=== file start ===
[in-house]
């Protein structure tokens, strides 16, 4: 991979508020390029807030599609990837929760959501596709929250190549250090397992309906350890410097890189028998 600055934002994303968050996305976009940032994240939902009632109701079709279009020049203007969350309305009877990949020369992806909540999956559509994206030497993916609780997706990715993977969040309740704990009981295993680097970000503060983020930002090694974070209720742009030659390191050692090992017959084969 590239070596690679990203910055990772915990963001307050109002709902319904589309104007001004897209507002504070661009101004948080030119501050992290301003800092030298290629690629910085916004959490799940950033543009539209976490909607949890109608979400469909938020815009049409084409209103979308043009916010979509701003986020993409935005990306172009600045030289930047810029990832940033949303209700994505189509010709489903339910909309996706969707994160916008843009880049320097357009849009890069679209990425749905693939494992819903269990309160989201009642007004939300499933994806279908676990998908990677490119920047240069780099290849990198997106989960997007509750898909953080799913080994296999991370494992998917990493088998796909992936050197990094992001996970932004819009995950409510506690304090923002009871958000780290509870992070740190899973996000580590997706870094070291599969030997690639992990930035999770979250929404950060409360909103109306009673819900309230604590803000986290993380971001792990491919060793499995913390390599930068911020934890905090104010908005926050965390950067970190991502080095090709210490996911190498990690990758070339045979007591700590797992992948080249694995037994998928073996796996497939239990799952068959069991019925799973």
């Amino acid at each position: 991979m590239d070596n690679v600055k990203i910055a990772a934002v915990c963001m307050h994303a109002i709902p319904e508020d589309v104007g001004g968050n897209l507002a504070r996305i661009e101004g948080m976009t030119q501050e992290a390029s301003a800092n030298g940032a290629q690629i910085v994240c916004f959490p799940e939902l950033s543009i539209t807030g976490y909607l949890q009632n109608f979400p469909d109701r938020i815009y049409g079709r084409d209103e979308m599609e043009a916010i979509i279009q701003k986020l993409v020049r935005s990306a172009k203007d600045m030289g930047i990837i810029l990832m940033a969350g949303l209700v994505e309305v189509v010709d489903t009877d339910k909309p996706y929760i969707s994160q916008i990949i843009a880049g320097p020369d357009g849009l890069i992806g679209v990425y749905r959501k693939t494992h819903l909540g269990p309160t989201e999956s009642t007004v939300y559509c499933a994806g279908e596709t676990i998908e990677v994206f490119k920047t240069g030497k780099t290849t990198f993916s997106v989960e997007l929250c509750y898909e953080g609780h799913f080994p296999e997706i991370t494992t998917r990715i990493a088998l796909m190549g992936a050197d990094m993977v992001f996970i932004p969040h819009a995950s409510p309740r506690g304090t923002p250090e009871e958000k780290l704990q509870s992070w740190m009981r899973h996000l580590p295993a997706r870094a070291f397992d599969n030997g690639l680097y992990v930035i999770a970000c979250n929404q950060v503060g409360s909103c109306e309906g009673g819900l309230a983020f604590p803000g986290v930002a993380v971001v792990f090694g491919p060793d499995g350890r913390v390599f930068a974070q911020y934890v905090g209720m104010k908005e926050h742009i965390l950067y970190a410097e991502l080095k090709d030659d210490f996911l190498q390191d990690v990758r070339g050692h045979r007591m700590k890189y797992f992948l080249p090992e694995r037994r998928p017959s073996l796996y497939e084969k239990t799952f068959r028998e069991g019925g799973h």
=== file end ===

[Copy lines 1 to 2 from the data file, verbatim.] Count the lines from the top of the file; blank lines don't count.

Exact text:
[in-house]
């Protein structure tokens, strides 16, 4: 991979508020390029807030599609990837929760959501596709929250190549250090397992309906350890410097890189028998 600055934002994303968050996305976009940032994240939902009632109701079709279009020049203007969350309305009877990949020369992806909540999956559509994206030497993916609780997706990715993977969040309740704990009981295993680097970000503060983020930002090694974070209720742009030659390191050692090992017959084969 590239070596690679990203910055990772915990963001307050109002709902319904589309104007001004897209507002504070661009101004948080030119501050992290301003800092030298290629690629910085916004959490799940950033543009539209976490909607949890109608979400469909938020815009049409084409209103979308043009916010979509701003986020993409935005990306172009600045030289930047810029990832940033949303209700994505189509010709489903339910909309996706969707994160916008843009880049320097357009849009890069679209990425749905693939494992819903269990309160989201009642007004939300499933994806279908676990998908990677490119920047240069780099290849990198997106989960997007509750898909953080799913080994296999991370494992998917990493088998796909992936050197990094992001996970932004819009995950409510506690304090923002009871958000780290509870992070740190899973996000580590997706870094070291599969030997690639992990930035999770979250929404950060409360909103109306009673819900309230604590803000986290993380971001792990491919060793499995913390390599930068911020934890905090104010908005926050965390950067970190991502080095090709210490996911190498990690990758070339045979007591700590797992992948080249694995037994998928073996796996497939239990799952068959069991019925799973």